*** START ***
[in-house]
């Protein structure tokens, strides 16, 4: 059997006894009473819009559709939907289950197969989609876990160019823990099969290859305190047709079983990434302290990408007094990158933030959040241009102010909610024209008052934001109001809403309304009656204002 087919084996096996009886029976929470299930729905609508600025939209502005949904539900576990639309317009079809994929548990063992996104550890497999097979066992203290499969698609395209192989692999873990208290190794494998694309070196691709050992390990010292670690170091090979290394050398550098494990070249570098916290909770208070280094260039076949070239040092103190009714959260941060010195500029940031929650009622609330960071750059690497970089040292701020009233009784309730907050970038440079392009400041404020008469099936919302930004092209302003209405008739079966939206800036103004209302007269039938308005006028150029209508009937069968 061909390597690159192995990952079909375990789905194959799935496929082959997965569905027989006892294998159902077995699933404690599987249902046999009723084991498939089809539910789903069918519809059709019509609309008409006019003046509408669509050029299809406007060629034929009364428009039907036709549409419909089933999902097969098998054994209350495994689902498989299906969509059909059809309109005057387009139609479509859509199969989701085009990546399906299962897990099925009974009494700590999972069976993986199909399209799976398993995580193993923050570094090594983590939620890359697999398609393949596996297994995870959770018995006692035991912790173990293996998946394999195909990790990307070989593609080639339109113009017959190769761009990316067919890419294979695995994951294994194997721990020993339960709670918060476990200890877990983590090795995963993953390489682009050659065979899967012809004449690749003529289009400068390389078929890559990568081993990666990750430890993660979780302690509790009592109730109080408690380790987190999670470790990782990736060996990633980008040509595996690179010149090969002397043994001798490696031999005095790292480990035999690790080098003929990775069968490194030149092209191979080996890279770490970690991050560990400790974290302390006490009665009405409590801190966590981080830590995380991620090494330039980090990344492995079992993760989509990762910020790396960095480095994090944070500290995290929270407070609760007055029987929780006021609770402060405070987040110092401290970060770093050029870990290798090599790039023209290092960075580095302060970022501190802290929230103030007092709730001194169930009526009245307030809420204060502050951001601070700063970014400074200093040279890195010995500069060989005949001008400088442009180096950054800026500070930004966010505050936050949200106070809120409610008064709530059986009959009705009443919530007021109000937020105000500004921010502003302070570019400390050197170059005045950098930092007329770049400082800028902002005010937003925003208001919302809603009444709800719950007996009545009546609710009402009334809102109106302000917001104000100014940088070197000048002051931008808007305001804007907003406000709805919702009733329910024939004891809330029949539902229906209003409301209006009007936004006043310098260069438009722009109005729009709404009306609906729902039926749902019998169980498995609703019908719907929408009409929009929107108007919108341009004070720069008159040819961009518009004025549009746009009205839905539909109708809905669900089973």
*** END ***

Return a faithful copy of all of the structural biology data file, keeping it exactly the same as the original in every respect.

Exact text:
[in-house]
């Protein structure tokens, strides 16, 4: 059997006894009473819009559709939907289950197969989609876990160019823990099969290859305190047709079983990434302290990408007094990158933030959040241009102010909610024209008052934001109001809403309304009656204002 087919084996096996009886029976929470299930729905609508600025939209502005949904539900576990639309317009079809994929548990063992996104550890497999097979066992203290499969698609395209192989692999873990208290190794494998694309070196691709050992390990010292670690170091090979290394050398550098494990070249570098916290909770208070280094260039076949070239040092103190009714959260941060010195500029940031929650009622609330960071750059690497970089040292701020009233009784309730907050970038440079392009400041404020008469099936919302930004092209302003209405008739079966939206800036103004209302007269039938308005006028150029209508009937069968 061909390597690159192995990952079909375990789905194959799935496929082959997965569905027989006892294998159902077995699933404690599987249902046999009723084991498939089809539910789903069918519809059709019509609309008409006019003046509408669509050029299809406007060629034929009364428009039907036709549409419909089933999902097969098998054994209350495994689902498989299906969509059909059809309109005057387009139609479509859509199969989701085009990546399906299962897990099925009974009494700590999972069976993986199909399209799976398993995580193993923050570094090594983590939620890359697999398609393949596996297994995870959770018995006692035991912790173990293996998946394999195909990790990307070989593609080639339109113009017959190769761009990316067919890419294979695995994951294994194997721990020993339960709670918060476990200890877990983590090795995963993953390489682009050659065979899967012809004449690749003529289009400068390389078929890559990568081993990666990750430890993660979780302690509790009592109730109080408690380790987190999670470790990782990736060996990633980008040509595996690179010149090969002397043994001798490696031999005095790292480990035999690790080098003929990775069968490194030149092209191979080996890279770490970690991050560990400790974290302390006490009665009405409590801190966590981080830590995380991620090494330039980090990344492995079992993760989509990762910020790396960095480095994090944070500290995290929270407070609760007055029987929780006021609770402060405070987040110092401290970060770093050029870990290798090599790039023209290092960075580095302060970022501190802290929230103030007092709730001194169930009526009245307030809420204060502050951001601070700063970014400074200093040279890195010995500069060989005949001008400088442009180096950054800026500070930004966010505050936050949200106070809120409610008064709530059986009959009705009443919530007021109000937020105000500004921010502003302070570019400390050197170059005045950098930092007329770049400082800028902002005010937003925003208001919302809603009444709800719950007996009545009546609710009402009334809102109106302000917001104000100014940088070197000048002051931008808007305001804007907003406000709805919702009733329910024939004891809330029949539902229906209003409301209006009007936004006043310098260069438009722009109005729009709404009306609906729902039926749902019998169980498995609703019908719907929408009409929009929107108007919108341009004070720069008159040819961009518009004025549009746009009205839905539909109708809905669900089973």